Photos courtesy of Christopher Sabec
A Pepperdine sophomore is recovering after being hit by bus in Buenos Aires.
Religion major Dylan Escobar said he went out with his friends the night of Wednesday, Jan. 24. It was late night in Argentina and he had just walked the last of his friends home. Walking back to his Buenos Aires homestay, Escobar was hit by a bus. At 6:30 a.m. (PST), Dylan’s father, Christopher Sabec received a call from the Buenos Aires Police Department. The phone call was entirely in Spanish, a language that Sabec doesn’t speak.
“It was unsettling how disorienting it was for me,” Sabec said.
It wasn’t until the police put Escobar on the phone and he said the words, “I was hit by a bus,” that Sabec really understood what had happened.
“I had him repeat it three times.” Sabec said.
Sabec flew to Buenos Aires that Friday, Jan. 26th, after expediting a passport renewal.
“I didn’t know the severity of his injuries until I got down here, but when I came and saw the X-rays, it was pretty overwhelming. I mean it was pretty catastrophic damage to his legs and [pelvis],” Sabec said. “He was hit really hard. We’re lucky we’re not here doing a repatriation of remains.”
Escobar is being treated in an Argentine public hospital, and he doesn’t remember anything about the accident, Sabec said.
Escobar suffered severe injuries, including a broken right femur, a fractured pelvis and a severely lacerated left knee, shin and ankle, according to his YouCaring page. He is having trouble sitting up and is in a lot of pain, Sabec said. He has taken a medical leave and will return to classes in the summer. He will be brought home to Forest Knolls, Marin County, CA, next week for treatment. Escobar’s best friend and sophomore Steven Sullivan, when describing Escobar, expressed the importance of faith in his life.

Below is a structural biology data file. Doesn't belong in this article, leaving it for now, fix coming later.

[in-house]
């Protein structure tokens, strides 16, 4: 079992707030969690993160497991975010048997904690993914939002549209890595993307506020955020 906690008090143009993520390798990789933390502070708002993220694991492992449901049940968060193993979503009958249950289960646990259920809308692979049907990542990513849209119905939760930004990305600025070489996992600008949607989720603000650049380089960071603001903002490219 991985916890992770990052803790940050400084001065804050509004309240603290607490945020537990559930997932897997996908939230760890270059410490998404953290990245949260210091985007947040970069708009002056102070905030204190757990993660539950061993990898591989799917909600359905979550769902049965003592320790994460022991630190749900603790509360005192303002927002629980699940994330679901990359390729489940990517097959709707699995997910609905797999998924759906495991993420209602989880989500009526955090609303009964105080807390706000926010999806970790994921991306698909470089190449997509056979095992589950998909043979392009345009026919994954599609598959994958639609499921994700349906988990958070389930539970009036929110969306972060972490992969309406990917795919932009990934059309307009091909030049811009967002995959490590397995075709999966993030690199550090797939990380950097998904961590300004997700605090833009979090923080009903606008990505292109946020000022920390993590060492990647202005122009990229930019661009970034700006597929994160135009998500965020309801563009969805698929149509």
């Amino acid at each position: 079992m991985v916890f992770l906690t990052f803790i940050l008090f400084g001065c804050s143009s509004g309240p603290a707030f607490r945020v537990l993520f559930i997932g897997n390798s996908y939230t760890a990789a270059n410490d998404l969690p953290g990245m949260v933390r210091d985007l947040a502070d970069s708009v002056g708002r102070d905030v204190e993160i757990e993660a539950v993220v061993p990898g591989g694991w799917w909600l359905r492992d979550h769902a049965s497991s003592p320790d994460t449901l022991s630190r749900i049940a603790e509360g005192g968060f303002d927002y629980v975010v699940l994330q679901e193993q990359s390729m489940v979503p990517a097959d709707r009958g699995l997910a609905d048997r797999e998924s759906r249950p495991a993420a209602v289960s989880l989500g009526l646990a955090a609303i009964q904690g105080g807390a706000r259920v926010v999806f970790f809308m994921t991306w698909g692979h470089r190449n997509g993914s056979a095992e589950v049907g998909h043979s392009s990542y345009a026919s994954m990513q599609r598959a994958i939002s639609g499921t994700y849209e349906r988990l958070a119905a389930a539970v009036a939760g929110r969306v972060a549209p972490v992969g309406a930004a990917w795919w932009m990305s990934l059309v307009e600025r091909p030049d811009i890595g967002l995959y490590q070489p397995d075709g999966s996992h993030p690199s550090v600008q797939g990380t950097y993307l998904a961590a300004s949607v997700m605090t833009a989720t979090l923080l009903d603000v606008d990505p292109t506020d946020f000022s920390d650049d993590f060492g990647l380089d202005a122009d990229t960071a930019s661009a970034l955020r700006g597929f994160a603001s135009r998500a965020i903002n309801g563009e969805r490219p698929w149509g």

“He’s really into spiritual healing and prays constantly for revival. He is very much into homeless ministry,” Sullivan said. “He has one of the greatest faiths that you’ll meet at Pepperdine. God is growing him like crazy, in terms of his strength and wisdom.”
Escobar is a member of the Model United Nations at Pepperdine and is an active participant in student ministry, Sullivan said. Sullivan said he knows his friend will handle his injuries in stride.
“Even though it’s scary, I know he’s growing and I know that God’s got him,” Sullivan said. He continued, “He’s had to suffer through many hardships, and God has brought him through many times in many ways.”
Escobar’s physicians predict a recovery time of 12-plus weeks, with the first eight weeks being the most difficult as he will have zero weight bearing ability in the right leg, according to his YouCaring page. Despite his lengthy recovery Escobar is already planning a backpacking trip for the month of July, Sabec said.
“I’ve never met anyone who knows more people around campus than he does. He gets to know everyone and their names, and has the greatest smile that makes you feel so just – lovingly invited,” Sullivan said.
Sabec said he felt that his son was in good hands.
“Pepperdine has gone above and beyond to help Dylan in this situation,” Sabec said. “This is a fluke, it could’ve happened anywhere.”
Sabec was also assured by the health care Escobar received in the Argentine hospital.
“The doctor sat with me and gave me a play-by-play description of what his injury was and how he thought it happened and how they repaired it,” said Sabec.
Escobar’s surgery happened Friday the 26th and was a success. Since then Escobar has been in a lot of pain because the doctors are weaning him off of the morphine drip, according to Sabec.
To contribute to and track Dylan Escobar’s recovery please visit YouCaring.com and search for Dylan Escobar’s Rehabilitation Effort.
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